Your Thriving Practice

How going digital helps financial professionals

7 ways digital transformation can help your business

The digital revolution is well underway in financial planning offices across the country, and while there are still remnants of the analog world, the workplace is increasingly dominated by screens, tablets, smartphones, and widespread use of electronic forms and documents.

This has been particularly evident over the last few years as the pandemic pushed people not just to work remotely, but to embrace technology in all aspects of their business lives. Whether it was through the adoption of customer relationship management (CRM) software, the routine use of remote conference tools, or planning software such as Asset-Map, it’s clear that tech has changed the game forever.

The options—and the will to experiment with them—were suddenly endless. Financial professionals who had postponed the digital transformation of their offices realized that whether they were competing for clients or competing for talent, they had no choice but to do what so many other financial professionals were already doing: go digital. As Jim Eckel, founder and president of the online directory, wrote in his company’s blog, “Being agile, flexible, and smart with digital is the key to success right now.”

Good for your clients, good for the environment

There are many reasons that Eckel’s words are ringing true. Among them:

Cost and efficiency savings: For financial professionals and their clients, converting to digital makes it easy to discuss finances and saves time in terms of data entry, filing, research, and providing materials.

Growing the customer base: Derek N.H. Notman, CFP and founder of Intrepid Wealth Partners in Madison, Wisconsin, notes that millennial and Gen Z clients want to be able to work digitally with their financial planners. “Digital is the preferred way to attract the younger generation,” Notman says. “They are online, they grew up online, they search for products and services online.” Savvy financial professionals can further demonstrate their digital chops by creating targeted website content and online blogs.

Updating plans: Using financial software, plans can be made easily, and adjustments accommodated quickly, as circumstances or considerations change.

Increased efficiency: “Things like marketing, account opening, data gathering, and filing are all important,” Notman concedes, “but they’re not what financial professionals are paid to do. The more we can automate, the more productive we will be, and the better we’ll serve our clients.”

Improved customer experience: One way to achieve better client service through digitalization is by providing 24/7 access to easy-to-use dashboards and real-time updates—something that is not only important to existing clients, but to those clients you’re trying to attract. “Smart forms and data collection can make the onboarding process more manageable,” wrote Eckel. “With the right tools, you can personalize outreach and target the right clients.”

The power of data: Moxo, a company that provides customer portals, notes that “data analytics can empower smarter decision making and automate routine processes.” This is partially because of the auditable trail of data left by every digital interaction. “By capturing the location, device, and time for every interaction that takes place through your client portal,” Moxo says, “you can pinpoint issues faster, prioritize response time, and reveal opportunities for improvement.”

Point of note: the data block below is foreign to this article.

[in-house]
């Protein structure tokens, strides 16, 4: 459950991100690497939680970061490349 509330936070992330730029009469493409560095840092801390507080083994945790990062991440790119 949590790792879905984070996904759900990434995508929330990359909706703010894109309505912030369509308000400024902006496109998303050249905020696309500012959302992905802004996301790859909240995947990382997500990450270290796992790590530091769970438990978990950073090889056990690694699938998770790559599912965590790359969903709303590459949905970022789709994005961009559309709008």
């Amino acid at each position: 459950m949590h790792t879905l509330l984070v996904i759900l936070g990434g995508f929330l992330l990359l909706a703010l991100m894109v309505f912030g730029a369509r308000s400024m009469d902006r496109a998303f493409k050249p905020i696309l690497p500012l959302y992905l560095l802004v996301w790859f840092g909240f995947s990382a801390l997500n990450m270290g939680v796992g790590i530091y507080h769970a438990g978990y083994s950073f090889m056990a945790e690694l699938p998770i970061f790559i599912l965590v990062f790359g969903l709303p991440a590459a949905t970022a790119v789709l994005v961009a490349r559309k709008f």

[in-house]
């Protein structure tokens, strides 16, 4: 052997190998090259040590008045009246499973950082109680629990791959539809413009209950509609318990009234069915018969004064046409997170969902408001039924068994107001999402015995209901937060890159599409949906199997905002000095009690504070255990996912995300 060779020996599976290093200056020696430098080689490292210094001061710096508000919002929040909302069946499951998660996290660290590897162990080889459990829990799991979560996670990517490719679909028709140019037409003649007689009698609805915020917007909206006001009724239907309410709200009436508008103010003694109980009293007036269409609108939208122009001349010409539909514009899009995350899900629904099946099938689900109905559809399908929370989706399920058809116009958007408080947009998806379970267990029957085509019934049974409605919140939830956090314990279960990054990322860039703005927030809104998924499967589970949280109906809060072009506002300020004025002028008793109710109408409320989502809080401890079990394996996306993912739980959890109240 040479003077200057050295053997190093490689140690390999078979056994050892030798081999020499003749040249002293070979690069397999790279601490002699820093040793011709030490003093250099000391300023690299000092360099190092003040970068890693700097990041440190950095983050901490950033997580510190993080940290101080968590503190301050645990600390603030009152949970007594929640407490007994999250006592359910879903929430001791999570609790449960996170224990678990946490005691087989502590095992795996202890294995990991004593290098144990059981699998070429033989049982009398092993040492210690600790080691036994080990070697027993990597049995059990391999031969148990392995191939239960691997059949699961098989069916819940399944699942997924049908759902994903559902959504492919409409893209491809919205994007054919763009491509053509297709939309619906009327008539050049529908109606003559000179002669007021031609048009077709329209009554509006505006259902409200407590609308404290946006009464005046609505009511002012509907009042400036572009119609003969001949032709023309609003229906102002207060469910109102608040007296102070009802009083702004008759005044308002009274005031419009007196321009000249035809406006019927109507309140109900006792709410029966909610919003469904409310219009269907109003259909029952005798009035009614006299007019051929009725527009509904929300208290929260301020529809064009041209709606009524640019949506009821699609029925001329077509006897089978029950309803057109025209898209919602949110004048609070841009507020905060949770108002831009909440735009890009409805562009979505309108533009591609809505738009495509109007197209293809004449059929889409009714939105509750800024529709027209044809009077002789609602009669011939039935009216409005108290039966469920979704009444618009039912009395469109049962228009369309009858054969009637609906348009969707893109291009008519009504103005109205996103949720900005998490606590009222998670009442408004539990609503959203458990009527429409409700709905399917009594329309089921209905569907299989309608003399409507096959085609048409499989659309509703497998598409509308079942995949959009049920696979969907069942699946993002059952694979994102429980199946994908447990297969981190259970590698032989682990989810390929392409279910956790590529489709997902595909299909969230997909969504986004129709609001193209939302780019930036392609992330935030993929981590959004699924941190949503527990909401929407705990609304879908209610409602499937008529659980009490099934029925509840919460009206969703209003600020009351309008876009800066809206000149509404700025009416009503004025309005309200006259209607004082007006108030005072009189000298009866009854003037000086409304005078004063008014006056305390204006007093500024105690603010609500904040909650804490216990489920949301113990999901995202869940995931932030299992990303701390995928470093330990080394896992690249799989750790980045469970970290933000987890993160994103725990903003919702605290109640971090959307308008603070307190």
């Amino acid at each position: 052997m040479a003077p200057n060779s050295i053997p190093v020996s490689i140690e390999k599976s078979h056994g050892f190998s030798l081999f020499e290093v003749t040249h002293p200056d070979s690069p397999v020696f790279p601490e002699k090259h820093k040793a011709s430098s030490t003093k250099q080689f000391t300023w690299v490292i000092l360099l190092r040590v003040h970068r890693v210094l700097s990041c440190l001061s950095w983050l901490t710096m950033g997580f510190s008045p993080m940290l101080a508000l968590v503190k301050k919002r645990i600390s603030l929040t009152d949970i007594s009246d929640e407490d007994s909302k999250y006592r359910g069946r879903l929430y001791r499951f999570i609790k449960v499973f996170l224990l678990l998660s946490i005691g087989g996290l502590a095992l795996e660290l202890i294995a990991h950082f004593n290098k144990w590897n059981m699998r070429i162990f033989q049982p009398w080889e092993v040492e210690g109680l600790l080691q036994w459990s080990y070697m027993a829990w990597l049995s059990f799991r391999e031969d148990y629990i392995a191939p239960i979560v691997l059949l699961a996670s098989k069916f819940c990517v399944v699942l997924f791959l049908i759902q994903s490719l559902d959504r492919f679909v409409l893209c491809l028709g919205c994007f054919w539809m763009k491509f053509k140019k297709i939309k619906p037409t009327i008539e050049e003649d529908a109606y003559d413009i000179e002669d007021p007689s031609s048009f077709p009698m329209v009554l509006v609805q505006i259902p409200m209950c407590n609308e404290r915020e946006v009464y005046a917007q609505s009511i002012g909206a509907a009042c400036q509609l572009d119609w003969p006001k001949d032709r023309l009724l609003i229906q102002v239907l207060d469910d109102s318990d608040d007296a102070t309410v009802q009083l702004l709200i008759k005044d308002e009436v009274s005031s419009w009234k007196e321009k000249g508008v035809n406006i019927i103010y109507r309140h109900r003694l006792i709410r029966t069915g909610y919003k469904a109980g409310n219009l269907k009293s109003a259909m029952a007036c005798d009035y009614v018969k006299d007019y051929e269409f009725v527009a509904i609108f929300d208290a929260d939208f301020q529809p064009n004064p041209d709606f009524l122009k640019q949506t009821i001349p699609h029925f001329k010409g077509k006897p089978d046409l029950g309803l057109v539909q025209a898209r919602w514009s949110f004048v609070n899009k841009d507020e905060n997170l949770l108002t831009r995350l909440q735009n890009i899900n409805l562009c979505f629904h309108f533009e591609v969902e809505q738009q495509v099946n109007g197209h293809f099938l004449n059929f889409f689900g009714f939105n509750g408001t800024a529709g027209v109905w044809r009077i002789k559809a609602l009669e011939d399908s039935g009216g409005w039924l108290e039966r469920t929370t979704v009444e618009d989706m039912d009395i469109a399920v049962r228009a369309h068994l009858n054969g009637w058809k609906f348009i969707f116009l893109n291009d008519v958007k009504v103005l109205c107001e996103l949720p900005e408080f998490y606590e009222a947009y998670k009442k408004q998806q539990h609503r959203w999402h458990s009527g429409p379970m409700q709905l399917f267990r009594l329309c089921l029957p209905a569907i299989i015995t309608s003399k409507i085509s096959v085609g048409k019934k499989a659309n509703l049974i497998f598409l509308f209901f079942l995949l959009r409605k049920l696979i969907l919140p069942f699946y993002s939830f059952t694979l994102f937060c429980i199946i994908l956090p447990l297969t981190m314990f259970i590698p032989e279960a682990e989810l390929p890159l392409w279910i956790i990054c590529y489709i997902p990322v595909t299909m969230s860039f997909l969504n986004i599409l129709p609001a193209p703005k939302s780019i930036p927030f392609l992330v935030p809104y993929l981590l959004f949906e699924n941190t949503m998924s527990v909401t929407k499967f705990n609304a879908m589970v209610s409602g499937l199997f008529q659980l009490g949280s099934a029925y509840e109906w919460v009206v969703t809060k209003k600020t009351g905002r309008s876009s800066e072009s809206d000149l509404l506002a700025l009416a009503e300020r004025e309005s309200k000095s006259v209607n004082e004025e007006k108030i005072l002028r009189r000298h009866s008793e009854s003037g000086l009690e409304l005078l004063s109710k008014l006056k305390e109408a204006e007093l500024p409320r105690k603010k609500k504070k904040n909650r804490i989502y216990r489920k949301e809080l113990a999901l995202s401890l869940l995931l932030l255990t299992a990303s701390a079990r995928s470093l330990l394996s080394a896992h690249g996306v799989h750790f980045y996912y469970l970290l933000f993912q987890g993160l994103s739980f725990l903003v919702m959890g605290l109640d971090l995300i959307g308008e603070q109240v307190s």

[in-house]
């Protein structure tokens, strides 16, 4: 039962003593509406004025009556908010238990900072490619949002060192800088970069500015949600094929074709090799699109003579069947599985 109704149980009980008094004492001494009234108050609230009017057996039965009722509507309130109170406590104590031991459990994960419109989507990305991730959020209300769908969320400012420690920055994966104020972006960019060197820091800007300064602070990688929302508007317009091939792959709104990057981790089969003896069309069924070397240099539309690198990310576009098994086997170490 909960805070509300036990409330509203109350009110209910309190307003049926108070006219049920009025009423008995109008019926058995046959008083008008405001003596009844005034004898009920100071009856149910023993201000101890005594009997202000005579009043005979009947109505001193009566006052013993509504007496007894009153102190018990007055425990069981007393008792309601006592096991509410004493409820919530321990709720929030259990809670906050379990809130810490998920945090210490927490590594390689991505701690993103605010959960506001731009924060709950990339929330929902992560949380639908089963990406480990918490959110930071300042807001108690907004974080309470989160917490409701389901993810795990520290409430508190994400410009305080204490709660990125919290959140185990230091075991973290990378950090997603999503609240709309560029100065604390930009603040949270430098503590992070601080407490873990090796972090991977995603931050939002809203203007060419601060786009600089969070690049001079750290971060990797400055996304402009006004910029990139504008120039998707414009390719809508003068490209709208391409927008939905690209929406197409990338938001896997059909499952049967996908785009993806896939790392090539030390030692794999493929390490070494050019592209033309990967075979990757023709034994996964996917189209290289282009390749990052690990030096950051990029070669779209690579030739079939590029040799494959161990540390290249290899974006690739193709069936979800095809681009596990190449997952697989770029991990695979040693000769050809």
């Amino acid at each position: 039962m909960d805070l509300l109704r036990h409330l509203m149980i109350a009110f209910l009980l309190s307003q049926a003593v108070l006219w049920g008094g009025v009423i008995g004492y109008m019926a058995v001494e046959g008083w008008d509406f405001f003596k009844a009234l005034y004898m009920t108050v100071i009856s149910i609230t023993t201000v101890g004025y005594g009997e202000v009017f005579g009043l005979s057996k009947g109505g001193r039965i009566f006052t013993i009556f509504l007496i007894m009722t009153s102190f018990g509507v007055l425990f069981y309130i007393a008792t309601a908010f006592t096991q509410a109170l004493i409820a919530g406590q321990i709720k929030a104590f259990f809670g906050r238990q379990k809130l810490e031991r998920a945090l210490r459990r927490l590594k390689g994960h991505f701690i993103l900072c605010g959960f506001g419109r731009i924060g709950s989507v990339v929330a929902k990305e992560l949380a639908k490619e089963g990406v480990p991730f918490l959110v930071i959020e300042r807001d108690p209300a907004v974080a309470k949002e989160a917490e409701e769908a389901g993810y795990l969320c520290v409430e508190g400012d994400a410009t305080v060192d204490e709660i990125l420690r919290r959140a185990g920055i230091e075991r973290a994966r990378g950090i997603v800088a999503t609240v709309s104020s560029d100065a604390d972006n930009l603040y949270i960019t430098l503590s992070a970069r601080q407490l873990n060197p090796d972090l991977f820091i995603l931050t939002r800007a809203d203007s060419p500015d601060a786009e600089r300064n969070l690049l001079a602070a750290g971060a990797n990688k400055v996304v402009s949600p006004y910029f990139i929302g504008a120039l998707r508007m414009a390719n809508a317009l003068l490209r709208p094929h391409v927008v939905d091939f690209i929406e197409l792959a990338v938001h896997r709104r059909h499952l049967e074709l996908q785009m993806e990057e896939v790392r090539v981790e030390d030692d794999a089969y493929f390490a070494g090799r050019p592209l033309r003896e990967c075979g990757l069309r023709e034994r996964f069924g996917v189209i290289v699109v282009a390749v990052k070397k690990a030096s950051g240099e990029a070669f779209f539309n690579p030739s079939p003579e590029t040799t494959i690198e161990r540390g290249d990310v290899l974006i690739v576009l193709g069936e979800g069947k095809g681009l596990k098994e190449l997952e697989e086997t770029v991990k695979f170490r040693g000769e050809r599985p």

The environmental impact: Being environmentally responsible by restricting the use of paper resonates with many clients. To reinforce its own environmental commitment, Global Atlantic Financial Group is working with the National Forest Foundation and providing financial professionals who sell Global Atlantic products with a chance to help restore trees in fire-damaged areas. Through this program, for which Global Atlantic has committed up to $500,000 through 2025, every time a Global Atlantic policy holder signs up for e-statements in lieu of receiving paper documents, Global Atlantic will make a donation of $2.00 to NFF. One dollar will plant a tree in a post-fire reforestation project, and the other dollar will be used to help safeguard forests from unnaturally large wildfire risks through resiliency programs.

Digital Transformation


Start transforming your office

The evidence is compelling. But how do you embark upon your digital journey? Derek Notman and others suggest a series of steps:

If you’re just getting started:

  • Figure out why you’re doing this
  • Clarify the motivating factors that will help you, as a financial professional, help your clients go digital.
  • Evaluate your physical and digital infrastructure: what will your office look like? What type of computers and webcams will you be using? What type of software will you need?

When you’re on your way:

  • Ensure that security is top of mind—from the start. “Security and privacy can’t be tacked on later,” says Moxo. “Every client interaction and digital workspace must be secure and auditable.”
  • Focus on creating content that is education-based and to educate current clients but also to attract prospects.
  • Develop a strong advice/sales process that you can use with new clients remotely or in-person.
  • Realize that this transition will take time and that it’s ok if it doesn’t happen overnight.

When you’re nearly there:

  • Once you have your basic processes and systems in place, scale them.
  • Put more time and energy into social and digital marketing strategies, including e-books, webinars, and email nurturing campaigns.

And remember, you’ll never be done. As Notman stresses, “digitalization is a journey, not a one-time effort. Technology—just like client preferences and habits—is constantly evolving.”

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